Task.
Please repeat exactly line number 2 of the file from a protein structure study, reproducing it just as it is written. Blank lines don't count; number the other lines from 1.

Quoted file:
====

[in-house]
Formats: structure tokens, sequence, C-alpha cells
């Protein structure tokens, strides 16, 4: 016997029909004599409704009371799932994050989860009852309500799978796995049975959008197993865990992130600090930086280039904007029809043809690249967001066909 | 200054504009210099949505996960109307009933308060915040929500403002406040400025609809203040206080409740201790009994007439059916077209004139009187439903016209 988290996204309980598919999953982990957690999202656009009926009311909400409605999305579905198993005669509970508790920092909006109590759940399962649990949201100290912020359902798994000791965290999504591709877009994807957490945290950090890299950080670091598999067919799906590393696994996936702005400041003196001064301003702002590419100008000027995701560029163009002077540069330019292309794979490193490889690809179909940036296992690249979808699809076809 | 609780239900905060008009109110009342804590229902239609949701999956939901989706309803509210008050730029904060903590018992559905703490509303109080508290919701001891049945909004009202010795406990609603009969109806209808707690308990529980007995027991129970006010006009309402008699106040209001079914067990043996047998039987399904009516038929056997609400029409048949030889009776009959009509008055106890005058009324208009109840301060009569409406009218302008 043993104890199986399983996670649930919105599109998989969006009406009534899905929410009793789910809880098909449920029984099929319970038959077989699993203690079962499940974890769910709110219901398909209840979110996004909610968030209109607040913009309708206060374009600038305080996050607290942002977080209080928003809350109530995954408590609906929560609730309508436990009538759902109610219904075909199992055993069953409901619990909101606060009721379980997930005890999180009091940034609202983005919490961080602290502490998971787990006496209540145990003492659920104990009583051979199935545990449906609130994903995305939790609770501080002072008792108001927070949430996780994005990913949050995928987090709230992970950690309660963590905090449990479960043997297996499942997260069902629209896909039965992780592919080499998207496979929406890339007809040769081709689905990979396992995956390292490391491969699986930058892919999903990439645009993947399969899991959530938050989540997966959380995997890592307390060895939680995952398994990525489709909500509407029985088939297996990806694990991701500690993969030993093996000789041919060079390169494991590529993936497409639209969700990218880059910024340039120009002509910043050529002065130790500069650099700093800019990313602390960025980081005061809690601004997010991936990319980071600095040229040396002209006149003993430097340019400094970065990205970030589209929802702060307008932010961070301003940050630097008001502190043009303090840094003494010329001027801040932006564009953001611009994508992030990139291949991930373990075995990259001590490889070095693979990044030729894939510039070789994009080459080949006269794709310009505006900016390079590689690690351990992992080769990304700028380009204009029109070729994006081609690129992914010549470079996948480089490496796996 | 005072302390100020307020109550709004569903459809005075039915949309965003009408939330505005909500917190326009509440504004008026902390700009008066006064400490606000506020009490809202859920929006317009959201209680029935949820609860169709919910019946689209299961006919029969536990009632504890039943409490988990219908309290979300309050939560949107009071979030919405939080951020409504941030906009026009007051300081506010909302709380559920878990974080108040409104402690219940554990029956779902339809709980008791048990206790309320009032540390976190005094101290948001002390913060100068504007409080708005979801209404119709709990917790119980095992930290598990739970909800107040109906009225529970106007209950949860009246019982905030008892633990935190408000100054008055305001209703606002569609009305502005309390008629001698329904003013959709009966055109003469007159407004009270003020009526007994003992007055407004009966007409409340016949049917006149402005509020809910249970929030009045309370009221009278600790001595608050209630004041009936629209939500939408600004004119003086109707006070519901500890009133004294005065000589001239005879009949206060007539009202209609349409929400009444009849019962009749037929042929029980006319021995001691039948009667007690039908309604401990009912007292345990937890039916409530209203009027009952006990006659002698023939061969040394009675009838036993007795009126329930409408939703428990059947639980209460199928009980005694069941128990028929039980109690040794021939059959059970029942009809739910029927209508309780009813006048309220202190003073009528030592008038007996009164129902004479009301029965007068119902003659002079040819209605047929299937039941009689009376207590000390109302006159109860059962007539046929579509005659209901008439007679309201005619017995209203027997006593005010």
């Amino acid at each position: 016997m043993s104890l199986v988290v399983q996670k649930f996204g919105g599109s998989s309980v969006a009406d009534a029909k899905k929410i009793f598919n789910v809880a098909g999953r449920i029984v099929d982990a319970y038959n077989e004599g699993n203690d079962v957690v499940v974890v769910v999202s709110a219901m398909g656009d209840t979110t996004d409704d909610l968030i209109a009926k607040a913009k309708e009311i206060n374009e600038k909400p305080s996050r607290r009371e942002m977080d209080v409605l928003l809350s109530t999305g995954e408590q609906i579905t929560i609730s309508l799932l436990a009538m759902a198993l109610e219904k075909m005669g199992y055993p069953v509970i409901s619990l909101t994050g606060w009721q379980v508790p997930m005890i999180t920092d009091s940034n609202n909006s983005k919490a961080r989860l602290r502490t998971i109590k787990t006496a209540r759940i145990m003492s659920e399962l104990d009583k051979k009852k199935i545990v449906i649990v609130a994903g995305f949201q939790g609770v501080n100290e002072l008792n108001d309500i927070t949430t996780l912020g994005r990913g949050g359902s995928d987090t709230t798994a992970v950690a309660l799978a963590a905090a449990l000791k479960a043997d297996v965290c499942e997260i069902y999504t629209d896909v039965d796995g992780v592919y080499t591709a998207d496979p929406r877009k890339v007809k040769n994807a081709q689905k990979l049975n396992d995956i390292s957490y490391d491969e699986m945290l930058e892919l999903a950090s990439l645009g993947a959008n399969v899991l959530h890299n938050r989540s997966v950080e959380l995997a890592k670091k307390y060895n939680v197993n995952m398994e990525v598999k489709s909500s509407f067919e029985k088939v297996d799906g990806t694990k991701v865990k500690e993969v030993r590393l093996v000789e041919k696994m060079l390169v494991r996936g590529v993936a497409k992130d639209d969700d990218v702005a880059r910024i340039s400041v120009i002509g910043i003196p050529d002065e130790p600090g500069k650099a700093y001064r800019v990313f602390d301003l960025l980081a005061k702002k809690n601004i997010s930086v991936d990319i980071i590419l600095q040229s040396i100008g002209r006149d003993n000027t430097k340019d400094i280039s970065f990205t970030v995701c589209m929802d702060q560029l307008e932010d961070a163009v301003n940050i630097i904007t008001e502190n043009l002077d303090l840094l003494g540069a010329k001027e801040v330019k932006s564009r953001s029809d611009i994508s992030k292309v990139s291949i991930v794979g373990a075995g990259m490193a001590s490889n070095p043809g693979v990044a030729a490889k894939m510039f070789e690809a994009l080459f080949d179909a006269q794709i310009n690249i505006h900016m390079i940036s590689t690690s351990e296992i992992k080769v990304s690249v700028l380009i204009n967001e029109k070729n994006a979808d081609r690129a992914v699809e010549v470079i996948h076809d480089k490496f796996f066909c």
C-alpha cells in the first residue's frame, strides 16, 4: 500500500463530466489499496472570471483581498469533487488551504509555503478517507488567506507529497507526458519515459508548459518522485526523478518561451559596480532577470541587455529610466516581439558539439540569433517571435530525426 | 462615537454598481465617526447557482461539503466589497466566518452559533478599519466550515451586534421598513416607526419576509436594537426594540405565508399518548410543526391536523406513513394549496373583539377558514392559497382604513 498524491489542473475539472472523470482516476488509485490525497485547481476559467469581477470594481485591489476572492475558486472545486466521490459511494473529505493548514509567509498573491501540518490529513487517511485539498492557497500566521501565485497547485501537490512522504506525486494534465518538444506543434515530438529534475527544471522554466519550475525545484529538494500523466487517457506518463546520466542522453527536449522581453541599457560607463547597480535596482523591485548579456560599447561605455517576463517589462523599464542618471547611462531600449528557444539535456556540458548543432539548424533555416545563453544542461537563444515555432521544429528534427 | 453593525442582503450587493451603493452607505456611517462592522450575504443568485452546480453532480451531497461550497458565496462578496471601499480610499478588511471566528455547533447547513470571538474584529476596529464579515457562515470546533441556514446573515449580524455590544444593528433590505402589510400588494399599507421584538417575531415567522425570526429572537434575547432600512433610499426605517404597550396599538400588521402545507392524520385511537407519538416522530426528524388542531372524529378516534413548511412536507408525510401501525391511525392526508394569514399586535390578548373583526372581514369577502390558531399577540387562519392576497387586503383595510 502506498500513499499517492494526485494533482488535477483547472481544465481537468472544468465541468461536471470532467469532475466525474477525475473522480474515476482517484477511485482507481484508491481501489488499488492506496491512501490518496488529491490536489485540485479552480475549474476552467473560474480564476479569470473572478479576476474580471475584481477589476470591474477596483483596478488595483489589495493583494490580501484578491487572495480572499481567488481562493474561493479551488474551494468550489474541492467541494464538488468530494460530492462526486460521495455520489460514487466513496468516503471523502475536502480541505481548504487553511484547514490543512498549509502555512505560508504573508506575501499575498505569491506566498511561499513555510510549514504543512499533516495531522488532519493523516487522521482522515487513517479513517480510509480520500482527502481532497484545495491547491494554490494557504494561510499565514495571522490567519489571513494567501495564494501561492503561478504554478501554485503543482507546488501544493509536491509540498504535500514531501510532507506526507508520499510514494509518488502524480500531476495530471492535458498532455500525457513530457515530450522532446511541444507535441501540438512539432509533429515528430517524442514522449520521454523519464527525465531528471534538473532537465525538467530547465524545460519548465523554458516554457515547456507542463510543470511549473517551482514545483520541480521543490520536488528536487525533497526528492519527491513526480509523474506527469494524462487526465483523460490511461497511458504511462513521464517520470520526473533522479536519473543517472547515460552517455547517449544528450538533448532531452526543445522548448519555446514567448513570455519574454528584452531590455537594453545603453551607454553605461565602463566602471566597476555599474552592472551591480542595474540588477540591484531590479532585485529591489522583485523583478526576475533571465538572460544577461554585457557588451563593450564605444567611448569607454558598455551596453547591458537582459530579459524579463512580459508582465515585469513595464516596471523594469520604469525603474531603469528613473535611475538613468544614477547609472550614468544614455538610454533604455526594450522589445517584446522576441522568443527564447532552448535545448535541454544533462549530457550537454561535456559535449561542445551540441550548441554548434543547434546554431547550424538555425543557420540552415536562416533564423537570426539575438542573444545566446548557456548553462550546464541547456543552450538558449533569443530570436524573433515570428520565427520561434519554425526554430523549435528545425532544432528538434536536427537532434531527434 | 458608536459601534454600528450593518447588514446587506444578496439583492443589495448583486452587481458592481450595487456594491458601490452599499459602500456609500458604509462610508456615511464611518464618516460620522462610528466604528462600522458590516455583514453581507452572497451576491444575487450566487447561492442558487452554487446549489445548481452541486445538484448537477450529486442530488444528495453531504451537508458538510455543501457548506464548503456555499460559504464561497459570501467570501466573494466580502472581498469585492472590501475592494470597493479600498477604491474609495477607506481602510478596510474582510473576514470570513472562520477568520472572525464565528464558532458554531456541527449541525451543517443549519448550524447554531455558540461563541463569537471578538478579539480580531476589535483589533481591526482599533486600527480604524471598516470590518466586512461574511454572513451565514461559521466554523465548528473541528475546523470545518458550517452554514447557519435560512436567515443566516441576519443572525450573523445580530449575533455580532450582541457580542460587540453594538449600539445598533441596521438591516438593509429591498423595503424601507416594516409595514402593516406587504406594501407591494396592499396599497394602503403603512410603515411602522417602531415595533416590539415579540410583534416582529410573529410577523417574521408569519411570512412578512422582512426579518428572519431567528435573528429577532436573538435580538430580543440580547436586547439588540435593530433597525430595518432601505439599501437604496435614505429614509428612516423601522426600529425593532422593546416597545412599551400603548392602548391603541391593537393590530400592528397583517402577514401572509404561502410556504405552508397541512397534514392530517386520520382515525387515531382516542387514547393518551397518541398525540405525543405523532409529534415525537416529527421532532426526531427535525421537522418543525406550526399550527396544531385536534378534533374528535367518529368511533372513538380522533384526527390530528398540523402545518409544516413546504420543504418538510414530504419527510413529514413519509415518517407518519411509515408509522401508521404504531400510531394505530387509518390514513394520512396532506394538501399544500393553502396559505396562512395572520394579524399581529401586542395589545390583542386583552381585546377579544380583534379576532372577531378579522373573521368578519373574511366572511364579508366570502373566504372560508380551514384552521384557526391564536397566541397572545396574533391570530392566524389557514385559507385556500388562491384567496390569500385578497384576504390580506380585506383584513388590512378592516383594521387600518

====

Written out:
Formats: structure tokens, sequence, C-alpha cells